OK well I dont want to start this into an argument, but while I guess you do point out some decent points, I disagree with it as well in many aspects. First of all, communication skills aren't really achieved through working in this field. I know many people who suck when it comes to patient care. And honestly, with some of the people we deal with, I dont blame them. And if you want to talk about patient care/how to talk to patients, well then you shouldn't be going to med school, you should be going to nursing school. And I think you're completely wrong about the handling emergency situations aspect simply because unless you actually work in a urban area when EMS response is within 5 minutes (this is only a small percentage of the country) then maybe you can make some what of a difference. Other than that, evidence clearly shows that the quality of EMS is poor in suburban areas. Thus if you're an EMT out in lets say kansas, which has one of the poorest ems systems out there, then all you're really dealing with is a DEAD patient and not a critical one. Now im not quite sure how you can learn decision making skills on a dead guy, unless of course you're practicing you're skills of diagnosing rigor mortis.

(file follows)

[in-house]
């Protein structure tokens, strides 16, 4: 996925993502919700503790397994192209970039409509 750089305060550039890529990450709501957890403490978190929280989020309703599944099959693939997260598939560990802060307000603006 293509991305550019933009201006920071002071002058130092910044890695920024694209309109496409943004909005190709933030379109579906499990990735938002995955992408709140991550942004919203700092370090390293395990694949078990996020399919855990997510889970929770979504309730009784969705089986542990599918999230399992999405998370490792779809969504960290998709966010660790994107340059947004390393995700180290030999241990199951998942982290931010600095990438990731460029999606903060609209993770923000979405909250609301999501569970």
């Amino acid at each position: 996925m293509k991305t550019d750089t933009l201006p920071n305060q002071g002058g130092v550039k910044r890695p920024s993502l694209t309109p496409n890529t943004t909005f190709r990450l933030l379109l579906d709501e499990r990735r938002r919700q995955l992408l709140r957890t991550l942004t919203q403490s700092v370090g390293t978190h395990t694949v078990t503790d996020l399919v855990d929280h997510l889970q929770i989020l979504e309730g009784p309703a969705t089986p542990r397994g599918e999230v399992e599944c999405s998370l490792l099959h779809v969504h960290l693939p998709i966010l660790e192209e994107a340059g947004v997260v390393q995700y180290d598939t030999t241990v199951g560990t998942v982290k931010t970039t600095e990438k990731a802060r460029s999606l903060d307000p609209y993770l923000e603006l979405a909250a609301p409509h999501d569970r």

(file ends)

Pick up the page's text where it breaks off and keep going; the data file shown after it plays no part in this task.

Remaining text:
DropkickMurphy

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And I think you're completely wrong about the handling emergency situations aspect simply because unless you actually work in a urban area when EMS response is within 5 minutes (this is only a small percentage of the country) then maybe you can make some what of a difference. Other than that, evidence clearly shows that the quality of EMS is poor in suburban areas. Thus if you're an EMT out in lets say kansas, which has one of the poorest ems systems out there, then all you're really dealing with is a DEAD patient and not a critical one. Now im not quite sure how you can learn decision making skills on a dead guy, unless of course you're practicing you're skills of diagnosing rigor mortis.